‘Look how far Dorothy had to travel before she truly understood and appreciated that there really is no place like home.’ – Lemn Sissay, The Guardian, January 2016

Many of our most beloved tales are populated by central characters who have been fostered, adopted, placed in children’s homes or cruelly orphaned. Lemn Sissay’s 2014 Foundling Museum commission, ‘Superman Was A Foundling’, lists some of them: Luke Skywalker, Batman, Frodo Baggins, Cinderella, Spider-Man, Jane Eyre, David Copperfield … the roll call goes on.

What makes the rootless status of people like Harry Potter or Lyra Bellacqua so fascinating to readers and writers?

Our literary panellists include Tahmima Anam, Hilary Robinson, and Lemn Sissay.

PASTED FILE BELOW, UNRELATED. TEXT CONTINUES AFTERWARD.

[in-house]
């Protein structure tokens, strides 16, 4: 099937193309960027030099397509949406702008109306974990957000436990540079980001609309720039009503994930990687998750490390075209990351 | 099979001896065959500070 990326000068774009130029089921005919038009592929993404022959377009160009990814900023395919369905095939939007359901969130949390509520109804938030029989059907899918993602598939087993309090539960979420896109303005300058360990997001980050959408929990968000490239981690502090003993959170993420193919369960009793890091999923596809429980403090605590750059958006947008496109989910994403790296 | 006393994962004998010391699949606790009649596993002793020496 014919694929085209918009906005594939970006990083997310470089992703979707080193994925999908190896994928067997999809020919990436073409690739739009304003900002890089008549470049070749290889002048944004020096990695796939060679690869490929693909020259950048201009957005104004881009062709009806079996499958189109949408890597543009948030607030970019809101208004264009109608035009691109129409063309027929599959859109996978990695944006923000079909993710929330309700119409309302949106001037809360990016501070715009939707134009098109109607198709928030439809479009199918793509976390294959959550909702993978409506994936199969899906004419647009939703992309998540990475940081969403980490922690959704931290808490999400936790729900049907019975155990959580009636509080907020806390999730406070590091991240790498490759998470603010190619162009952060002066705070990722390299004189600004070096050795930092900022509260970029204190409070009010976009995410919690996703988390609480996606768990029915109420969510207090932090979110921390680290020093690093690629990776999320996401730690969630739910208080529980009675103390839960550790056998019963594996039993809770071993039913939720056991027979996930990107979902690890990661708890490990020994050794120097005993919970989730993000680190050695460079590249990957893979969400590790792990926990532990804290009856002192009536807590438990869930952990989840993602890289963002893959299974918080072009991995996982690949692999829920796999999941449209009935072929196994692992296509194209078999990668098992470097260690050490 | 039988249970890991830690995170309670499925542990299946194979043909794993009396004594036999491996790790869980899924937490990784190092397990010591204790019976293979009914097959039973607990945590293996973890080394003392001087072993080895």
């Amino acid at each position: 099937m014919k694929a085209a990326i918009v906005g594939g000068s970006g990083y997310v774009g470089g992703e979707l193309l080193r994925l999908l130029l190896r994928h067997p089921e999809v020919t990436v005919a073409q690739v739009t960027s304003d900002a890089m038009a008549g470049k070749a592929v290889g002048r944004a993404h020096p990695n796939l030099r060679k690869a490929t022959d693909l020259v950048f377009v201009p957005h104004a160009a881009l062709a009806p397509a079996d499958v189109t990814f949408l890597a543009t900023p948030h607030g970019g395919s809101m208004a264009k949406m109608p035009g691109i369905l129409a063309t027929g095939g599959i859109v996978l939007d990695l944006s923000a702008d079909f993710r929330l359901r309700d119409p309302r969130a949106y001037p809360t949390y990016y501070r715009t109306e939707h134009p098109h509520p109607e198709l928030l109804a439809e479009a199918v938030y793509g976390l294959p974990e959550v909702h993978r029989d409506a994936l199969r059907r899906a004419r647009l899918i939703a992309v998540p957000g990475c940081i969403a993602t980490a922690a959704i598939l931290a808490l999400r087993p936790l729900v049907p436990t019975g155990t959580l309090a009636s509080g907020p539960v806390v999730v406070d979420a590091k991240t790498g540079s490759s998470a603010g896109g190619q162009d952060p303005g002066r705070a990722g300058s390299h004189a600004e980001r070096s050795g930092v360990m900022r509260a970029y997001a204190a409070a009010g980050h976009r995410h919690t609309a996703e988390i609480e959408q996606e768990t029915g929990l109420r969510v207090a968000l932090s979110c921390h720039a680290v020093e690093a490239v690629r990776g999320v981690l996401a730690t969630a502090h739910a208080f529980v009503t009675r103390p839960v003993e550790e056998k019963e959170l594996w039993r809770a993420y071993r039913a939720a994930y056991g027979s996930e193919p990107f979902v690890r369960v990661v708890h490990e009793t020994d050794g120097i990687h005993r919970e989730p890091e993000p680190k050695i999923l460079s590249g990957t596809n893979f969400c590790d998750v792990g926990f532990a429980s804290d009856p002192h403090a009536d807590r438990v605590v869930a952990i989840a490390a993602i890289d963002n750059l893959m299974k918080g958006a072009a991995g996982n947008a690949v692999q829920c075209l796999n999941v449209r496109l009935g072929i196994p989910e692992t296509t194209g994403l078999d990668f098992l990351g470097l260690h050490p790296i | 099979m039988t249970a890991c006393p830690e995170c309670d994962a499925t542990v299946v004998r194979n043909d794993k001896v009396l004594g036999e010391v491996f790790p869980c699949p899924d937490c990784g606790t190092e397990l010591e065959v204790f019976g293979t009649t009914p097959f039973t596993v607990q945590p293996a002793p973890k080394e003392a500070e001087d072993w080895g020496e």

About The Authors

Tahmima Anam

Tahmima Anam is an anthropologist and novelist. Her debut novel, ‘A Golden Age’, was the winner of the Commonwealth Writers Prize for Best First Book in 2008. In 2013 she was named one of Granta’s Best of Young British Novelists. Her writing has appeared in the Financial Times, The Guardian and The Independent, and she is a judge for the 2016 Man Booker International Prize.

Lemn Sissay

Lemn Sissay MBE is the author of several books of poetry, articles, records, public art, and plays and he was the official poet for the London Olympics. His Landmark Poems are installed throughout Manchester and London in venues such as The Royal Festival Hall and The Olympic Park, and he now serves as Chancellor of the University of Manchester. His life story is nothing short of incredible; Google “Lemn Sissay” and all the returning hits will be about him. There is only one Lemn Sissay in the world.

Hilary Robinson

Hilary Robinson is the author of over 40 children’s books including the top selling Mixed Up Fairy Tales and The Copper Tree. She is also a broadcaster and freelance BBC radio producer. Hilary was born in Devon and brought up in Nigeria and England.